12 Steps With the Drive-By Truckers
Twelve, that’s the number of times that I’ve seen the Drive-By Truckers in the last seven years, including three rock shows in 2011. What’s to explain an old guy’s devotion to a hard-touring guitar band with a catalogue of hard-time rock songs? Here’s twelve reasons:
1) On 2004‘sThe Dirty South, the band’s founding singer-guitarists Patterson Hood and Mike Cooley tangled with a talented young gun named Jason Isbell. At Irving Plaza in NYC, when all three swung their guitar necks in corny choreography, the two young dudes in front of me exchanged an exultant high five. This 52-year-old rock fan smiled in agreement, seeing an image from his past. The Truckers would have been huge in 1974. Today, they’re a healthy cult’s favorite band.
2) The Truckers were back in NYC a few months later, playing at the Bowery Ballroom after Patti Smith’s annual New Year’s Eve show. Sanity prevailed, and we stayed home to cook an elegant dinner. Still, I dutifully checked the Internet Archive, a web site that collects concert tapes recorded by folks whose idea of fun is minding a microphone. The Truckers rocked.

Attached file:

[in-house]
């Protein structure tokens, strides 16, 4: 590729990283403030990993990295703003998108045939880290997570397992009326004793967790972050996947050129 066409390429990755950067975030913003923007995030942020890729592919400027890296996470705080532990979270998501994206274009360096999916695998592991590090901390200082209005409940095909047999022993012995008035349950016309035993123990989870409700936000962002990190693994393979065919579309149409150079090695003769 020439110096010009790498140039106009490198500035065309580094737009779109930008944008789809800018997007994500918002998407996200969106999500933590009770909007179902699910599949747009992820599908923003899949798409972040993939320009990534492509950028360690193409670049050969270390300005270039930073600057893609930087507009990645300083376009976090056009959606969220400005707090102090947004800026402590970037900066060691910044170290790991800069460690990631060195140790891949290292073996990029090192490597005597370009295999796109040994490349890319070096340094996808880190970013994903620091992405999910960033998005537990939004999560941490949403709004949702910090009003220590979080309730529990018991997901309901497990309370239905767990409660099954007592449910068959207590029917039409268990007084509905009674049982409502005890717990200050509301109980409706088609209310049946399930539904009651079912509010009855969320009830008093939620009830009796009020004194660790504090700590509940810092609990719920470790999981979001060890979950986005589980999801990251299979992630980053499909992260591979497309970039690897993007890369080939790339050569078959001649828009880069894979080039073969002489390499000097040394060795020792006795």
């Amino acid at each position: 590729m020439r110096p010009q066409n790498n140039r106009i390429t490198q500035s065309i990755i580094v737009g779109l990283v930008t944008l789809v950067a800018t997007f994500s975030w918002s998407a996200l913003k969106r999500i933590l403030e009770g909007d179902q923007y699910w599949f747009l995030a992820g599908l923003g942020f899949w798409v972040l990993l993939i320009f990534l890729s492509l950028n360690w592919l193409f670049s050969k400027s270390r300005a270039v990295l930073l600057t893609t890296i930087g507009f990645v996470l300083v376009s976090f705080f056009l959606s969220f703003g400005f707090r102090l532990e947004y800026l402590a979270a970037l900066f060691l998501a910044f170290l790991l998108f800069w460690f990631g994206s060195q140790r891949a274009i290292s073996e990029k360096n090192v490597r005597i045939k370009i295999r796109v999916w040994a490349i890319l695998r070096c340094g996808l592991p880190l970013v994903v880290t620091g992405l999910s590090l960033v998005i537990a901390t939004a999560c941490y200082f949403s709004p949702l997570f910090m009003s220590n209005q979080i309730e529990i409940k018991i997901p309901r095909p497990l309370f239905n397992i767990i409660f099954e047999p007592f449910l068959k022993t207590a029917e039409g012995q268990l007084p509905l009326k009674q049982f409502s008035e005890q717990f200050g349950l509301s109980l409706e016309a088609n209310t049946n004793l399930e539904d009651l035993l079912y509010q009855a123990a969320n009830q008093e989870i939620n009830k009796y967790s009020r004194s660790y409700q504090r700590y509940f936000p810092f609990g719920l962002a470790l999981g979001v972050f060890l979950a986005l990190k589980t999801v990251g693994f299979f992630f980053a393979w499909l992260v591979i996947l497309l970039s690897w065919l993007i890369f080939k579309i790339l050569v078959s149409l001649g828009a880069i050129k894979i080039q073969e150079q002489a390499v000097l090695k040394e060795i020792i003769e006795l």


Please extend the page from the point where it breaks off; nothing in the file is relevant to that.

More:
3) 2006‘s A Blessing and a Curse wasn’t a bust, but it was also nowhere near as good as The Dirty South, and when we went to see the Truckers at Webster Hall (my wife’s first show), you could sense tension in the band. A new rockumentary about the Truckers, The Secret to a Happy Ending, points to friction in the marriage of Isbell and bassist Shonna Tucker. That night, the tension was not relieved by the Jack Daniels passed between the band
4) We were at the lip of the stage for “The Dirt Underneath” at the Bowery Ballroom. This “unplugged” tour was a fiscal stop-gap designed to give the band a chance to redefine themselves after the departure of Isbell. A now divorced Shonna stayed with the band, and original member John Neff was back on guitar and pedal steel (the two now share a house). The bourbon was back too, and the personably woozy show left me feeling like a parent worrying about his talented kids.